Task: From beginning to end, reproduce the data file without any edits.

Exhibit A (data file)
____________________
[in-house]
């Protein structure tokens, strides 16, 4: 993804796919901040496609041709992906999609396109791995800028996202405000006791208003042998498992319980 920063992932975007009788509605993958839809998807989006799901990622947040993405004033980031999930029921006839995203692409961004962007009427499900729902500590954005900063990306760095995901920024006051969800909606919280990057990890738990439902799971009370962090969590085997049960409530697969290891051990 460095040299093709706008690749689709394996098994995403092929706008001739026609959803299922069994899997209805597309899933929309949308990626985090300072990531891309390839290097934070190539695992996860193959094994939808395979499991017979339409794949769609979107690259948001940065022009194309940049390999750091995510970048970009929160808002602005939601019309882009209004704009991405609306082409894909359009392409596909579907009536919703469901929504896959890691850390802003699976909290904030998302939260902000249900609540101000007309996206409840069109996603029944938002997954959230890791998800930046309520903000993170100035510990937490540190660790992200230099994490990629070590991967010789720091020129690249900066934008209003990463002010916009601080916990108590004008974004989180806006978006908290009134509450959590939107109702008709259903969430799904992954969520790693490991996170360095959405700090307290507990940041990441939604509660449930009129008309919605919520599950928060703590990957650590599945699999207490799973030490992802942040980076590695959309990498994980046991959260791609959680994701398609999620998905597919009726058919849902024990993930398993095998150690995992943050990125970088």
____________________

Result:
[in-house]
């Protein structure tokens, strides 16, 4: 993804796919901040496609041709992906999609396109791995800028996202405000006791208003042998498992319980 920063992932975007009788509605993958839809998807989006799901990622947040993405004033980031999930029921006839995203692409961004962007009427499900729902500590954005900063990306760095995901920024006051969800909606919280990057990890738990439902799971009370962090969590085997049960409530697969290891051990 460095040299093709706008690749689709394996098994995403092929706008001739026609959803299922069994899997209805597309899933929309949308990626985090300072990531891309390839290097934070190539695992996860193959094994939808395979499991017979339409794949769609979107690259948001940065022009194309940049390999750091995510970048970009929160808002602005939601019309882009209004704009991405609306082409894909359009392409596909579907009536919703469901929504896959890691850390802003699976909290904030998302939260902000249900609540101000007309996206409840069109996603029944938002997954959230890791998800930046309520903000993170100035510990937490540190660790992200230099994490990629070590991967010789720091020129690249900066934008209003990463002010916009601080916990108590004008974004989180806006978006908290009134509450959590939107109702008709259903969430799904992954969520790693490991996170360095959405700090307290507990940041990441939604509660449930009129008309919605919520599950928060703590990957650590599945699999207490799973030490992802942040980076590695959309990498994980046991959260791609959680994701398609999620998905597919009726058919849902024990993930398993095998150690995992943050990125970088």